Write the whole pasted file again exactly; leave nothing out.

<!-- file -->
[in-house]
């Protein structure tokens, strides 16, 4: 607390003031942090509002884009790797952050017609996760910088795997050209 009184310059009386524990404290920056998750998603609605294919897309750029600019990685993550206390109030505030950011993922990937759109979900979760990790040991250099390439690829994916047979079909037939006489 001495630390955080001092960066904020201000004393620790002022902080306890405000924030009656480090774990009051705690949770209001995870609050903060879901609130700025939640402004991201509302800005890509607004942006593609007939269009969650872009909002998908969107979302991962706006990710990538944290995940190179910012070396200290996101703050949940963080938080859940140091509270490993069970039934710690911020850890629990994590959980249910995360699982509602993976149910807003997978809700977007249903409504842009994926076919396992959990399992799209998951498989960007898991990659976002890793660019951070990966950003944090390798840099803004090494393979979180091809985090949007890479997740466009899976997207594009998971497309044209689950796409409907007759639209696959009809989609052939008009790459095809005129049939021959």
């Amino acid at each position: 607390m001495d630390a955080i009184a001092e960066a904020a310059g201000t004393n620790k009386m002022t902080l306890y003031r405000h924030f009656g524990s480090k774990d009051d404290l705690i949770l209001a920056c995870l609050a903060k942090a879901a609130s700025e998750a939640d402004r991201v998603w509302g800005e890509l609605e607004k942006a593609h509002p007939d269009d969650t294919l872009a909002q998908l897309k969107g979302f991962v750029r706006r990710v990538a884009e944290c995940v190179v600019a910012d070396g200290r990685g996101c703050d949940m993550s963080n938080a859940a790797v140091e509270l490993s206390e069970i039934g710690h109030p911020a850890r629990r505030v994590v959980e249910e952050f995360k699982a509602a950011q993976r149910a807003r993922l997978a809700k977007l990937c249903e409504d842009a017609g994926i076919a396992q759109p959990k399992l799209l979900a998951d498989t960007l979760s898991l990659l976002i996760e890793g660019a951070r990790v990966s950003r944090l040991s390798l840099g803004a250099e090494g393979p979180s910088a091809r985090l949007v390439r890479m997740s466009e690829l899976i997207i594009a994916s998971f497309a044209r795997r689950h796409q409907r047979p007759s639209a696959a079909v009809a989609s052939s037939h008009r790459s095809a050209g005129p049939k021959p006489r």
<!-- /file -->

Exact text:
[in-house]
């Protein structure tokens, strides 16, 4: 607390003031942090509002884009790797952050017609996760910088795997050209 009184310059009386524990404290920056998750998603609605294919897309750029600019990685993550206390109030505030950011993922990937759109979900979760990790040991250099390439690829994916047979079909037939006489 001495630390955080001092960066904020201000004393620790002022902080306890405000924030009656480090774990009051705690949770209001995870609050903060879901609130700025939640402004991201509302800005890509607004942006593609007939269009969650872009909002998908969107979302991962706006990710990538944290995940190179910012070396200290996101703050949940963080938080859940140091509270490993069970039934710690911020850890629990994590959980249910995360699982509602993976149910807003997978809700977007249903409504842009994926076919396992959990399992799209998951498989960007898991990659976002890793660019951070990966950003944090390798840099803004090494393979979180091809985090949007890479997740466009899976997207594009998971497309044209689950796409409907007759639209696959009809989609052939008009790459095809005129049939021959």
């Amino acid at each position: 607390m001495d630390a955080i009184a001092e960066a904020a310059g201000t004393n620790k009386m002022t902080l306890y003031r405000h924030f009656g524990s480090k774990d009051d404290l705690i949770l209001a920056c995870l609050a903060k942090a879901a609130s700025e998750a939640d402004r991201v998603w509302g800005e890509l609605e607004k942006a593609h509002p007939d269009d969650t294919l872009a909002q998908l897309k969107g979302f991962v750029r706006r990710v990538a884009e944290c995940v190179v600019a910012d070396g200290r990685g996101c703050d949940m993550s963080n938080a859940a790797v140091e509270l490993s206390e069970i039934g710690h109030p911020a850890r629990r505030v994590v959980e249910e952050f995360k699982a509602a950011q993976r149910a807003r993922l997978a809700k977007l990937c249903e409504d842009a017609g994926i076919a396992q759109p959990k399992l799209l979900a998951d498989t960007l979760s898991l990659l976002i996760e890793g660019a951070r990790v990966s950003r944090l040991s390798l840099g803004a250099e090494g393979p979180s910088a091809r985090l949007v390439r890479m997740s466009e690829l899976i997207i594009a994916s998971f497309a044209r795997r689950h796409q409907r047979p007759s639209a696959a079909v009809a989609s052939s037939h008009r790459s095809a050209g005129p049939k021959p006489r």